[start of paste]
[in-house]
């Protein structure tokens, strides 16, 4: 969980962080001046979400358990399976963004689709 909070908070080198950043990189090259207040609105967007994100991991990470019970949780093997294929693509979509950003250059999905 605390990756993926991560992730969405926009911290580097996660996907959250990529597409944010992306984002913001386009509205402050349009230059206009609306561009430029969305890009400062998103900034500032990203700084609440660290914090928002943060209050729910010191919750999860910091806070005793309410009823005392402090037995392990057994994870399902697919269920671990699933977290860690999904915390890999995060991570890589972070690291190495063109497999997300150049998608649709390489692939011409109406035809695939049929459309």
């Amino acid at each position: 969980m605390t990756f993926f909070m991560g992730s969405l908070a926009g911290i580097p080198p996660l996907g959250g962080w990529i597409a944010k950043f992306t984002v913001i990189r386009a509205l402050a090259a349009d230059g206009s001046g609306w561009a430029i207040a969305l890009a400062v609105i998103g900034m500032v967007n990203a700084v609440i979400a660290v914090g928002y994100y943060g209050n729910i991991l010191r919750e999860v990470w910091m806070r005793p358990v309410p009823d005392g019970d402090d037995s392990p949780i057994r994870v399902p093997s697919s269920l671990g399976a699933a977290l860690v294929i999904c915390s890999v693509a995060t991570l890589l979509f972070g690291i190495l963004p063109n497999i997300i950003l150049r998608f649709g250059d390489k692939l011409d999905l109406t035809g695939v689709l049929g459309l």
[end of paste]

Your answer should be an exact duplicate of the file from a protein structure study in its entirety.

[in-house]
């Protein structure tokens, strides 16, 4: 969980962080001046979400358990399976963004689709 909070908070080198950043990189090259207040609105967007994100991991990470019970949780093997294929693509979509950003250059999905 605390990756993926991560992730969405926009911290580097996660996907959250990529597409944010992306984002913001386009509205402050349009230059206009609306561009430029969305890009400062998103900034500032990203700084609440660290914090928002943060209050729910010191919750999860910091806070005793309410009823005392402090037995392990057994994870399902697919269920671990699933977290860690999904915390890999995060991570890589972070690291190495063109497999997300150049998608649709390489692939011409109406035809695939049929459309």
């Amino acid at each position: 969980m605390t990756f993926f909070m991560g992730s969405l908070a926009g911290i580097p080198p996660l996907g959250g962080w990529i597409a944010k950043f992306t984002v913001i990189r386009a509205l402050a090259a349009d230059g206009s001046g609306w561009a430029i207040a969305l890009a400062v609105i998103g900034m500032v967007n990203a700084v609440i979400a660290v914090g928002y994100y943060g209050n729910i991991l010191r919750e999860v990470w910091m806070r005793p358990v309410p009823d005392g019970d402090d037995s392990p949780i057994r994870v399902p093997s697919s269920l671990g399976a699933a977290l860690v294929i999904c915390s890999v693509a995060t991570l890589l979509f972070g690291i190495l963004p063109n497999i997300i950003l150049r998608f649709g250059d390489k692939l011409d999905l109406t035809g695939v689709l049929g459309l």